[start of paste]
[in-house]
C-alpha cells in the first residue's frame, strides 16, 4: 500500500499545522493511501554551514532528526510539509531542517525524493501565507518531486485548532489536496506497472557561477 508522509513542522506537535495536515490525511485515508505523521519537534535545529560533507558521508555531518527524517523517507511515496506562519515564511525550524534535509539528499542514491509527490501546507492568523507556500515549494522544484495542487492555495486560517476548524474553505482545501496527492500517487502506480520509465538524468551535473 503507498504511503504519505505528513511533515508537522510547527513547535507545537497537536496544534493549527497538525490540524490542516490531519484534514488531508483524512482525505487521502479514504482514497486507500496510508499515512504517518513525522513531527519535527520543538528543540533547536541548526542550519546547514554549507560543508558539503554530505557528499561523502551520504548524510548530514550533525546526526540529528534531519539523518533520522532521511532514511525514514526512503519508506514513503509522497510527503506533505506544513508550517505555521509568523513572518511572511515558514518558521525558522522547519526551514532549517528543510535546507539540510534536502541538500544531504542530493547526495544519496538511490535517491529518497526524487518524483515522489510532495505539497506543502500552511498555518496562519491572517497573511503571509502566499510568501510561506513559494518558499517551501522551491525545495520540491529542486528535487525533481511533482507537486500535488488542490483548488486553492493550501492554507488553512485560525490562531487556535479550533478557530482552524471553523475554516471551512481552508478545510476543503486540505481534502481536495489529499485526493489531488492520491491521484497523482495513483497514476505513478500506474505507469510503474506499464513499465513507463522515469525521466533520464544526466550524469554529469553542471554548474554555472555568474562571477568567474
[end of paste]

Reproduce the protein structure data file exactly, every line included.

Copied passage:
[in-house]
C-alpha cells in the first residue's frame, strides 16, 4: 500500500499545522493511501554551514532528526510539509531542517525524493501565507518531486485548532489536496506497472557561477 508522509513542522506537535495536515490525511485515508505523521519537534535545529560533507558521508555531518527524517523517507511515496506562519515564511525550524534535509539528499542514491509527490501546507492568523507556500515549494522544484495542487492555495486560517476548524474553505482545501496527492500517487502506480520509465538524468551535473 503507498504511503504519505505528513511533515508537522510547527513547535507545537497537536496544534493549527497538525490540524490542516490531519484534514488531508483524512482525505487521502479514504482514497486507500496510508499515512504517518513525522513531527519535527520543538528543540533547536541548526542550519546547514554549507560543508558539503554530505557528499561523502551520504548524510548530514550533525546526526540529528534531519539523518533520522532521511532514511525514514526512503519508506514513503509522497510527503506533505506544513508550517505555521509568523513572518511572511515558514518558521525558522522547519526551514532549517528543510535546507539540510534536502541538500544531504542530493547526495544519496538511490535517491529518497526524487518524483515522489510532495505539497506543502500552511498555518496562519491572517497573511503571509502566499510568501510561506513559494518558499517551501522551491525545495520540491529542486528535487525533481511533482507537486500535488488542490483548488486553492493550501492554507488553512485560525490562531487556535479550533478557530482552524471553523475554516471551512481552508478545510476543503486540505481534502481536495489529499485526493489531488492520491491521484497523482495513483497514476505513478500506474505507469510503474506499464513499465513507463522515469525521466533520464544526466550524469554529469553542471554548474554555472555568474562571477568567474